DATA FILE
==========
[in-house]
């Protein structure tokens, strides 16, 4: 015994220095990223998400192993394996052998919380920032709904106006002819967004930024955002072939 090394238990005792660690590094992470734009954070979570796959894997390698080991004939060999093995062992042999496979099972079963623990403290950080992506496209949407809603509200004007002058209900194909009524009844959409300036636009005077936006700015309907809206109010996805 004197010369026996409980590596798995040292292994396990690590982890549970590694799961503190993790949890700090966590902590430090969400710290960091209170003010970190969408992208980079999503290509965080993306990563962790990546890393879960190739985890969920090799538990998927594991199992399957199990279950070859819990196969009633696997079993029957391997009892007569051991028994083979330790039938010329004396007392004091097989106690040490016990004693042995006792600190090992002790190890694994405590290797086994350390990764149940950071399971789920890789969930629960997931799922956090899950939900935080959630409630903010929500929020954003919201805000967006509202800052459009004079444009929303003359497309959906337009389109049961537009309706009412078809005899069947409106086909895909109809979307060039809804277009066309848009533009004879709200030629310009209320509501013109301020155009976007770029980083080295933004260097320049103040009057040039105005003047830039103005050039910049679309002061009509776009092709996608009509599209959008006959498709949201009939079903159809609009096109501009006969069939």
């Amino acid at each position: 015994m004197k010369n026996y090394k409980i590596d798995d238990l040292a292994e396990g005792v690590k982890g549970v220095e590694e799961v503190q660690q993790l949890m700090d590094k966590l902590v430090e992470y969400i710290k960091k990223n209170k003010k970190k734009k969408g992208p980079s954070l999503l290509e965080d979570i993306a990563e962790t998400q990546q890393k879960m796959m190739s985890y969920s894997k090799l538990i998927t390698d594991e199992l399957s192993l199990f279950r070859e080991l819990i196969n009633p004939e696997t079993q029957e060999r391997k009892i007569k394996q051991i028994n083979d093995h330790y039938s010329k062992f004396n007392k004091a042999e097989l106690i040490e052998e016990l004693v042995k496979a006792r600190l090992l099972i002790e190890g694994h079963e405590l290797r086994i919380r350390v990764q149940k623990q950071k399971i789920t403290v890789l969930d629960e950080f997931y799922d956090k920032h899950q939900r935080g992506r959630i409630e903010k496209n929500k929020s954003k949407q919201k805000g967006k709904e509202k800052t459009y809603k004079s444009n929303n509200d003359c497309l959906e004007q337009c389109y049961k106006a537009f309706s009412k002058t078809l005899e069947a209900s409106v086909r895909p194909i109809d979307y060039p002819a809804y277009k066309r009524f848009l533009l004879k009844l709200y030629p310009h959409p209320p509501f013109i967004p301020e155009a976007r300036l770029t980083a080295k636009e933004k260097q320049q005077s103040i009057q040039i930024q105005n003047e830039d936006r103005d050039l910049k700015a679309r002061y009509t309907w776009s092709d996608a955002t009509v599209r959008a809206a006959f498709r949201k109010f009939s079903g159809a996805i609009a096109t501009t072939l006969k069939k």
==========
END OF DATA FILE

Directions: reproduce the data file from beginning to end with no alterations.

[in-house]
């Protein structure tokens, strides 16, 4: 015994220095990223998400192993394996052998919380920032709904106006002819967004930024955002072939 090394238990005792660690590094992470734009954070979570796959894997390698080991004939060999093995062992042999496979099972079963623990403290950080992506496209949407809603509200004007002058209900194909009524009844959409300036636009005077936006700015309907809206109010996805 004197010369026996409980590596798995040292292994396990690590982890549970590694799961503190993790949890700090966590902590430090969400710290960091209170003010970190969408992208980079999503290509965080993306990563962790990546890393879960190739985890969920090799538990998927594991199992399957199990279950070859819990196969009633696997079993029957391997009892007569051991028994083979330790039938010329004396007392004091097989106690040490016990004693042995006792600190090992002790190890694994405590290797086994350390990764149940950071399971789920890789969930629960997931799922956090899950939900935080959630409630903010929500929020954003919201805000967006509202800052459009004079444009929303003359497309959906337009389109049961537009309706009412078809005899069947409106086909895909109809979307060039809804277009066309848009533009004879709200030629310009209320509501013109301020155009976007770029980083080295933004260097320049103040009057040039105005003047830039103005050039910049679309002061009509776009092709996608009509599209959008006959498709949201009939079903159809609009096109501009006969069939």
């Amino acid at each position: 015994m004197k010369n026996y090394k409980i590596d798995d238990l040292a292994e396990g005792v690590k982890g549970v220095e590694e799961v503190q660690q993790l949890m700090d590094k966590l902590v430090e992470y969400i710290k960091k990223n209170k003010k970190k734009k969408g992208p980079s954070l999503l290509e965080d979570i993306a990563e962790t998400q990546q890393k879960m796959m190739s985890y969920s894997k090799l538990i998927t390698d594991e199992l399957s192993l199990f279950r070859e080991l819990i196969n009633p004939e696997t079993q029957e060999r391997k009892i007569k394996q051991i028994n083979d093995h330790y039938s010329k062992f004396n007392k004091a042999e097989l106690i040490e052998e016990l004693v042995k496979a006792r600190l090992l099972i002790e190890g694994h079963e405590l290797r086994i919380r350390v990764q149940k623990q950071k399971i789920t403290v890789l969930d629960e950080f997931y799922d956090k920032h899950q939900r935080g992506r959630i409630e903010k496209n929500k929020s954003k949407q919201k805000g967006k709904e509202k800052t459009y809603k004079s444009n929303n509200d003359c497309l959906e004007q337009c389109y049961k106006a537009f309706s009412k002058t078809l005899e069947a209900s409106v086909r895909p194909i109809d979307y060039p002819a809804y277009k066309r009524f848009l533009l004879k009844l709200y030629p310009h959409p209320p509501f013109i967004p301020e155009a976007r300036l770029t980083a080295k636009e933004k260097q320049q005077s103040i009057q040039i930024q105005n003047e830039d936006r103005d050039l910049k700015a679309r002061y009509t309907w776009s092709d996608a955002t009509v599209r959008a809206a006959f498709r949201k109010f009939s079903g159809a996805i609009a096109t501009t072939l006969k069939k």